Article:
Tool, Have you used one?

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Model T Ford Forum: Forum 2014: Tool, Have you used one?
Top of pagePrevious messageNext messageBottom of page Link to this message  By Pat Kelly on Wednesday, November 05, 2014 - 11:05 am:

Got this in a box of treasures. Have any of you used one? It's a commutator cutter. PK


Top of pagePrevious messageNext messageBottom of page Link to this message  By Seth from NC on Wednesday, November 05, 2014 - 11:51 am:

I've been looking at the pics a lot but I'm not sure exactly how it works.


Top of pagePrevious messageNext messageBottom of page Link to this message  By Pat Kelly on Wednesday, November 05, 2014 - 12:10 pm:

Here are some drawings. I'm missing a few small parts. PK


Top of pagePrevious messageNext messageBottom of page Link to this message  By Ken Todd on Wednesday, November 05, 2014 - 12:18 pm:

When you said commutator cutter I thought you were talking about timers, being that Ford called them commutators.


Top of pagePrevious messageNext messageBottom of page Link to this message  By Seth from NC on Wednesday, November 05, 2014 - 12:36 pm:

Lol maybe that's part of what is throwing me off. I still saw the drawings and thought "What in the world does this have to do with the timer?" Lol, I had never heard the "commutator" before until I started fooling with Ts. So if it isn't a Ford Roller Timer, what else can "commutator" refer to?


Top of pagePrevious messageNext messageBottom of page Link to this message  By Seth from NC on Wednesday, November 05, 2014 - 12:37 pm:

Ah ha! Google is my friend. I'm tracking now. =)


Top of pagePrevious messageNext messageBottom of page Link to this message  By David Dewey, N. California on Wednesday, November 05, 2014 - 12:38 pm:

There are different versions of this tool. They are pretty clever, a way to center the armature and turn it, with a very fine thread to advance the cutting tool, and some come with an under cutter feature (to cut the insulating material below the contact surface). I think I used one decades ago, but now I have a lathe, so it's just a "curiosity" in my garage now. Mine is made to clamp in a vise, which I think all the different versions do too. Most folks had vices (workshop ones, not personality ones!) but few had lathes, and some folks didn't have electricity!


Top of pagePrevious messageNext messageBottom of page Link to this message  By Harold Schwendeman - Sumner,WA on Wednesday, November 05, 2014 - 12:39 pm:

Generator commutator.


Top of pagePrevious messageNext messageBottom of page Link to this message  By Pat Kelly on Wednesday, November 05, 2014 - 12:52 pm:

Sorry for the confusion. I always call the Ford commutator a timer. The earliest drawings I can find of this tool is 1939. The brass lever swings out and releases the thread so the cutter can be pulled back for another cut. Interesting tool. PK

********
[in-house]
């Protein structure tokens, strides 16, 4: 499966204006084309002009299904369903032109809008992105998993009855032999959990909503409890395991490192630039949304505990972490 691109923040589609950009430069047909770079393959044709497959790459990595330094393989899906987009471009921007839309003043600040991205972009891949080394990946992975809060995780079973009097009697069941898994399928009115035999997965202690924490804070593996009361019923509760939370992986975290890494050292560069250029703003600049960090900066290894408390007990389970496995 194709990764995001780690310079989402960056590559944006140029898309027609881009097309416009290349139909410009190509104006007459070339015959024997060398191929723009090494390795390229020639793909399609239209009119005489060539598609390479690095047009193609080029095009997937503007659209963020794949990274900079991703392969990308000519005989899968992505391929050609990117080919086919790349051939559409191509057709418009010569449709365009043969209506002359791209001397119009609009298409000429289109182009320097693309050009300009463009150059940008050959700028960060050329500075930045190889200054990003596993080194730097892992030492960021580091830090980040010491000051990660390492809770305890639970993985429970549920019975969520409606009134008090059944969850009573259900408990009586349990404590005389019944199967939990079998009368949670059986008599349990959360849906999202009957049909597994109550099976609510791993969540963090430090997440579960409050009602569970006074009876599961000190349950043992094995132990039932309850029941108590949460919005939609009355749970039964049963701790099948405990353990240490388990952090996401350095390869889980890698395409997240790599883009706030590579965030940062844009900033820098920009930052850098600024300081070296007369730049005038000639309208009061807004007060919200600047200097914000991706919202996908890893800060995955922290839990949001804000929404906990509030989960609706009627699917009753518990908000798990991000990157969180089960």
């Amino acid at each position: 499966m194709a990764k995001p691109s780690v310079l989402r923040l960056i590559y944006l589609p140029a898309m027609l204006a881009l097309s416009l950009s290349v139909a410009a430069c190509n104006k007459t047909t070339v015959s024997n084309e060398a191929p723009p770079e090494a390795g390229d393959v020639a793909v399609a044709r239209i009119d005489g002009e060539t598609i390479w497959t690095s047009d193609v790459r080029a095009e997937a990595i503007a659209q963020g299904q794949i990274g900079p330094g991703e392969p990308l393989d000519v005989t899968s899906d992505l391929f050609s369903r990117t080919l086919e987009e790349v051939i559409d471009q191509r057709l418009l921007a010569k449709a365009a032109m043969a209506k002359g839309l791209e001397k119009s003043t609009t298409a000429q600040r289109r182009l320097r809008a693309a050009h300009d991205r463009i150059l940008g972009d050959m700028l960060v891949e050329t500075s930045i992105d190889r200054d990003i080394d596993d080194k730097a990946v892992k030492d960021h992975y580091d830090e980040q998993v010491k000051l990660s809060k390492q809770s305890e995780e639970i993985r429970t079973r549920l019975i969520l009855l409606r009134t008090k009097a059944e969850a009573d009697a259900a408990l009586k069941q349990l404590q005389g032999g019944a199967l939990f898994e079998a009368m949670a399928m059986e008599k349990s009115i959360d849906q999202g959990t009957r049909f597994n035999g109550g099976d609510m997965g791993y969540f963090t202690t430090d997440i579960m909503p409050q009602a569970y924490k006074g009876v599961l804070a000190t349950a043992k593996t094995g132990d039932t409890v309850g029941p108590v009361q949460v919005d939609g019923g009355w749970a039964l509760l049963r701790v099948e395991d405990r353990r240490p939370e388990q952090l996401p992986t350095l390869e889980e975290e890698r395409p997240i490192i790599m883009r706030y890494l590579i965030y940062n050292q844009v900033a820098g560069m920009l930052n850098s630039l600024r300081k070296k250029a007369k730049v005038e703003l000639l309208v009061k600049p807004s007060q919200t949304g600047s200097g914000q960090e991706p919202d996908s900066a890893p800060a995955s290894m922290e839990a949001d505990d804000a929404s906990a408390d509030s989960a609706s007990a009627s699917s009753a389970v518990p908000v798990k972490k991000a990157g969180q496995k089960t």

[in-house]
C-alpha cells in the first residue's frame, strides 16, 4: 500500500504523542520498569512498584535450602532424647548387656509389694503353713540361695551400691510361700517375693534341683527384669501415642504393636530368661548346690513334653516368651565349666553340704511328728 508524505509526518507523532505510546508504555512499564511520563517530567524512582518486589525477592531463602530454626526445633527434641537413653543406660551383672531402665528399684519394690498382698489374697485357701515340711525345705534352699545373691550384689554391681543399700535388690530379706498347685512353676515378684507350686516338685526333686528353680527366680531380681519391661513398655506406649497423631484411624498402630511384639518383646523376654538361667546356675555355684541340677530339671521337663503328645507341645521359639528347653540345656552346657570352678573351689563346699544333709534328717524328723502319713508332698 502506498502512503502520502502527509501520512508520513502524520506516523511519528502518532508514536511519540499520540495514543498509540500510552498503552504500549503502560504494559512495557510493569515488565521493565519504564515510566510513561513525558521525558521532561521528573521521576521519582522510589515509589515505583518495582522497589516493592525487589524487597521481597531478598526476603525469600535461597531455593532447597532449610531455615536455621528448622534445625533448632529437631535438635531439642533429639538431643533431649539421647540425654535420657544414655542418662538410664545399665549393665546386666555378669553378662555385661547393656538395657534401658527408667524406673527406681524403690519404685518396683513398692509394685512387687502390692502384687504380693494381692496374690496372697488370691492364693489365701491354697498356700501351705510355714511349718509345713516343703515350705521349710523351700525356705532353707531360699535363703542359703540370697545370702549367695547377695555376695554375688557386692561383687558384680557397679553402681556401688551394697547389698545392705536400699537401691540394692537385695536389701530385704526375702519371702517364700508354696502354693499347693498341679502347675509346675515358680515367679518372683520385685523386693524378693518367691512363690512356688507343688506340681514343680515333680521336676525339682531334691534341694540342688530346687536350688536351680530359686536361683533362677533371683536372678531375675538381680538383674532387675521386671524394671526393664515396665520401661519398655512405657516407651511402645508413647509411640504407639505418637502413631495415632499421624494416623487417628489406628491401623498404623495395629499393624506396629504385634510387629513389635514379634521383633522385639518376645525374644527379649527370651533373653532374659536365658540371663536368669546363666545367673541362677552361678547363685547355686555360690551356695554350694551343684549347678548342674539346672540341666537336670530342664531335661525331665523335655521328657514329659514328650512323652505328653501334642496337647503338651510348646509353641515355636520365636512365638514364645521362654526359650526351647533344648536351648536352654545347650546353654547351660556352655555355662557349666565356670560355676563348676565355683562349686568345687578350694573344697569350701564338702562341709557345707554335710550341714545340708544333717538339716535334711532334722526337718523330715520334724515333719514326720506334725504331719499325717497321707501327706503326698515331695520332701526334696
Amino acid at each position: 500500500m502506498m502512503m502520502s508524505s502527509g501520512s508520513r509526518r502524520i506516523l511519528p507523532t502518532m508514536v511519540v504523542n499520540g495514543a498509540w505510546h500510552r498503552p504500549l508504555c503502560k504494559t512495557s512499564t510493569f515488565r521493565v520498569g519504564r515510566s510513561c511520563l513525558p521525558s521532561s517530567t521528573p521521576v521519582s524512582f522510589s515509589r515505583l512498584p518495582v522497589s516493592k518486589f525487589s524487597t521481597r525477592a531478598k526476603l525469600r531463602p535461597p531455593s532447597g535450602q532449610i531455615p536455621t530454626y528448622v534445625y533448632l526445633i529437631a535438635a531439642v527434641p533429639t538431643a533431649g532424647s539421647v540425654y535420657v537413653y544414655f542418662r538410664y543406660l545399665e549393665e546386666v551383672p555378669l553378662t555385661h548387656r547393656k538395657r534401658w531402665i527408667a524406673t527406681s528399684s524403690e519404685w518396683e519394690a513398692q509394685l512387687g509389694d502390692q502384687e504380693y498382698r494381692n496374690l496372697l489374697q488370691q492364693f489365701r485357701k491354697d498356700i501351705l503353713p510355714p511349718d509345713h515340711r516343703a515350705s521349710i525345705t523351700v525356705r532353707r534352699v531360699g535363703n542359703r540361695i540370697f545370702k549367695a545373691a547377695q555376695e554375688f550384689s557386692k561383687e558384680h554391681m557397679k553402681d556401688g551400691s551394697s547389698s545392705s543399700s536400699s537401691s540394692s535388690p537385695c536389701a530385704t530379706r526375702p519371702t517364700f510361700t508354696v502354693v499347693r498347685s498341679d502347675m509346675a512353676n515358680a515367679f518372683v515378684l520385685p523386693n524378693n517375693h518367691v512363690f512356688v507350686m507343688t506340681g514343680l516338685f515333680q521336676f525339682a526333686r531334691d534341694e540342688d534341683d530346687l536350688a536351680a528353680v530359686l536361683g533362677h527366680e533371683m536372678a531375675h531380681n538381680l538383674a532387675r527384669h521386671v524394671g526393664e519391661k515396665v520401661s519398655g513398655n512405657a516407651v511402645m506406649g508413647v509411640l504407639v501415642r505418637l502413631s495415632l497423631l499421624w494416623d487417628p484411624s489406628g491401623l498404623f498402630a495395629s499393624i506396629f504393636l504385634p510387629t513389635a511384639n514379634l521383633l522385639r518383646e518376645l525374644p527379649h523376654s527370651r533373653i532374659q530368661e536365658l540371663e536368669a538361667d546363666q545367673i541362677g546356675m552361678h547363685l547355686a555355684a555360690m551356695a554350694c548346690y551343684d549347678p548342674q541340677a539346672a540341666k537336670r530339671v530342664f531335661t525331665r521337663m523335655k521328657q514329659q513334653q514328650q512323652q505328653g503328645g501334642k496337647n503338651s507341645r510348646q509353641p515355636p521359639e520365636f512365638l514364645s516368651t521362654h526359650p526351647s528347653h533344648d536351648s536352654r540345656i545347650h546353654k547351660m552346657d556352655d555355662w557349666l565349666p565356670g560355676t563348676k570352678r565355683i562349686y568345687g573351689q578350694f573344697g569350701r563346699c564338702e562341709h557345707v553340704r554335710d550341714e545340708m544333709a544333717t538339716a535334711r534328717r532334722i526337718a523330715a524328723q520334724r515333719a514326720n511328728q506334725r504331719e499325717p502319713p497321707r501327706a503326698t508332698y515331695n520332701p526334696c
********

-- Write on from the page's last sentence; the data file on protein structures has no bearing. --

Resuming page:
Top of pagePrevious messageNext messageBottom of page Link to this message  By Stan Howe Helena, Montana on Wednesday, November 05, 2014 - 01:30 pm:

Cool! I have a similar one in a box with the original instructions from about the same era.


Top of pagePrevious messageNext messageBottom of page Link to this message  By Harold Schwendeman - Sumner,WA on Wednesday, November 05, 2014 - 01:50 pm:

I've never seen one of those tools before, but from looking at the drawings, I think I have a basic idea how it must work.

The generator armature is supported in a stationary position and the "tool" is clamped onto the "commutator" end of the shaft by the part of the tool that looks like a collett. The "brass lever" is then pulled out to engage a "follower" to follow the screw thread portion of the tool as the tool is rotated around the stationary armature, and the cutting tool is adjusted so as to take a light cut off of the commutator segments, slowly advancing across the full width of the commutator until all segments have been "resurfaced". I guess you could say that it works opposite of the way a lathe works. Instead of the lathe being stationary and "the work" being turned, this tool is like a lathe and cutting tool being rotated around the stationary work while the screw thread portion of the tool advances the cutting tool across the commutator segments.

It appears to me that the "missing small parts" are used to clean out the spaces between the commutator segments after the tool has been used to "clean up" the surface of the commutator. To do this, I would presume that the cutting tool is replaced with a slightly different type of tool, that is lined up with each "space" between commutator segments, and as the lever (missing) is actuated, the tool makes a pass through the space between two commutator segments to clean it out, and the tool is then slightly rotated to the next space, and so on until all spaces have been cleaned out.

Anyway, that's the way it looks to me! Neat tool! For what it's worth,.......harold


Top of pagePrevious messageNext messageBottom of page Link to this message  By Mike Spaziano, Bellflower, CA. on Wednesday, November 05, 2014 - 02:49 pm:

From what I can see, it uses a standard 5C collet to clamp the tool to the armature shaft.

These are readily available in a wide variety of I.D. sizes in both standard and metric thus making it useable on any diameter armature shaft that fits within the 5C collet range.

5C collets can be purchased at most machinist supply outlets like Enco.


Top of pagePrevious messageNext messageBottom of page Link to this message  By James Michael Rogers on Thursday, November 06, 2014 - 07:29 am:

Mike, according to the patent drawings, the collet is an R8 style. 5C collets are threaded externally but, R8 collets are threaded internally, like this shows. Everything you say about the 5C is applicable to the R8.


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